13 May 2024 5 mins

The marketing landscape is a dynamic beast, constantly evolving with new tech and consumer trends. Artificial intelligence (AI) has emerged as a powerful tool, promising efficiency, personalisation, and data-driven insights. While AI offers benefits, particularly for marketing and tech agencies, embracing it requires a clear understanding of the potential legal pitfalls.

More and more creative and tech agencies are asking me about the legal risks of AI, so in this article, I share my view, based on the information that’s currently available. I’ll delve into the key risks associated with AI used in marketing and how to mitigate them.

The evolving legal landscape of AI

The UK government is currently developing a robust legal framework for AI.The UK government has yet to introduce specific legislation that regulates AI. However, it has instructed sector specific regulators such as the Financial Conduct Authority to use a framework to regulate AI in the sector it’s responsible for overseeing. While specific details remain under wraps, we can expect regulations that promote responsible AI development and deployment.

Here’s a breakdown of the key legal areas impacted by AI in marketing:

  • Copyright and Intellectual Property (IP):
    AI can generate creative content like text, images, and videos. However, questions arise regarding ownership. Does the agency, the programmer, or the AI itself hold the copyright?

    Recent US (& UK) cases offer cautionary tales. In “Getty Images vs. Stability AI,” The stock photography company accused Stability AI of “brazen infringement of Getty Images’ intellectual property on a staggering scale.” It claims that Stability AI copied more than 12 million images from its database “without permission … or compensation … as part of its efforts to build a competing business,” and that the startup has infringed on both the company’s copyright and trademark protections. Understanding who owns the AI-generated content, where the training data from the AI machine came from and ensuring it doesn’t infringe existing intellectual property rights is crucial. What data was used to train the machine that has generated the creative work? Was that data scrapped from somewhere without permission?
  • Data protection:
    AI thrives on data, particularly consumer data. The UK’s version of of GDPR – The Data Protection Act 2018 – governs data collection, use, and storage. When using AI for marketing purposes, agencies must ensure personal data is collected with explicit consent, used only for the intended purpose, and stored securely. Fines for GDPR breaches can be significant, so robust data handling procedures are vital.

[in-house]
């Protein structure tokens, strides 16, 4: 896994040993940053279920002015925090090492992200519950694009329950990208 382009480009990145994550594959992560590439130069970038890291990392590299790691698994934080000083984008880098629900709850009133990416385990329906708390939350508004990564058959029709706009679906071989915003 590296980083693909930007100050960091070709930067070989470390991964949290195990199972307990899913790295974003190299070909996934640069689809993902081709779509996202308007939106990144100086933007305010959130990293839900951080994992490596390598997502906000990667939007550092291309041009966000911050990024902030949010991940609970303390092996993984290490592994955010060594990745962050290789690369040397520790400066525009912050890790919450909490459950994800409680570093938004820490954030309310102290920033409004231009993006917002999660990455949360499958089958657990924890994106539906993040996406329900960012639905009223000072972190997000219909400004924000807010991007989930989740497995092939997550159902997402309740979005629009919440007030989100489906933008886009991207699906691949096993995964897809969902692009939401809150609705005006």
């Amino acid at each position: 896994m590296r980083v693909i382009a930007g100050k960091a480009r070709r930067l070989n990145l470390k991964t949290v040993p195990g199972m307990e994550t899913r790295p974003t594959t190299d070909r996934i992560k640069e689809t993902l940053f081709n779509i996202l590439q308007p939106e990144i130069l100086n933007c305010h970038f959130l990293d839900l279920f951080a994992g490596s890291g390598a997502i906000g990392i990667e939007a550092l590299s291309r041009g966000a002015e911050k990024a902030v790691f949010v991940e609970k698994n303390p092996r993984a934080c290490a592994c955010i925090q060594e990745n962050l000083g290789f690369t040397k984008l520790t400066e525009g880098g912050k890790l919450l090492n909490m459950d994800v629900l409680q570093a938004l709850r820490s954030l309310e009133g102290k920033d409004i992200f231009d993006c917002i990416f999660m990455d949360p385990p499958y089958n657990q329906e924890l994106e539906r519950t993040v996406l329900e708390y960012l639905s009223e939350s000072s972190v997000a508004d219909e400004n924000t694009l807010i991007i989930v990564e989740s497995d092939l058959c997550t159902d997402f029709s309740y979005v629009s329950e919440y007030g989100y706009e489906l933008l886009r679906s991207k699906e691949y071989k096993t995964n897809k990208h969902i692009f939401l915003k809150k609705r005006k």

• Algorithmic bias & discrimination:
    AI algorithms can fuel societal biases present in their training data. Imagine an AI ad platform unintentionally targeting certain demographics based on race or gender. This could lead to the program showing ads unfairly to some people. To avoid this, agencies should consider using a variety of data to train the program and regularly check its work to make sure it’s treating everyone fairly. This is known as ‘human oversight’. 

Minimising AI risks in your marketing agency or business

Fortunately, there are ways to minimise the legal risks associated with AI:

  • Invest in AI training:
    Train your team on responsible AI use, emphasising fairness, transparency, and data protection.

  • Conduct ethical impact assessments:
    Before deploying any AI tool, assess its potential impact on consumers, considering issues like bias, privacy, and manipulation.

  • Choose reputable AI providers:
    Partner with AI suppliers known for ethical practices and robust data handling procedures. Make sure you read their terms of use and privacy policy…and save a copy in case you need to refer to it later as they regularly change!

  • Document your AI process:
    Maintain clear records on how AI is used in your agency, from data collection to content creation and decision-making.

  • Seek legal advice:
    Consulting a lawyer specialising in IP, data protection and contract law is crucial for crafting policies and procedures that adhere to current regulations and anticipate upcoming legislation.

Remember to check your client contracts

Brands are tightening their belts on AI usage by agencies. AdAge reports a rise in agency contracts with restrictions on AI tools. These restrictions can be strict, with some requiring pre-approval for any AI use. As AI lawsuits climb, brands are likely to prioritise such clauses to safeguard their campaigns. To avoid legal trouble, agencies should carefully review contracts (or consult a lawyer) and be prepared for stricter AI regulations.

Conclusion

AI presents exciting possibilities for tech and marketing agencies and most other UK businesses, but responsible use is paramount. By understanding the legal risks and implementing the above mitigating strategies, you can harness the power of AI while safeguarding your reputation and ensuring legal compliance.

Remember, the legal landscape surrounding AI is constantly evolving. Staying informed and seeking expert advice will be key to navigating the cutting edge while staying on the right side of the law.

This article is not intended to be legal advice and should not be relied on as legal advice. We’ve prepared it to help your thinking around the legal risks of AI. If you would like legal advice in this area, please contact us. 

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Ryan Lisk

Ryan has helped a vast number of businesses protect and control their intellectual property as well as drafting and advising on consumer and commercial contracts.

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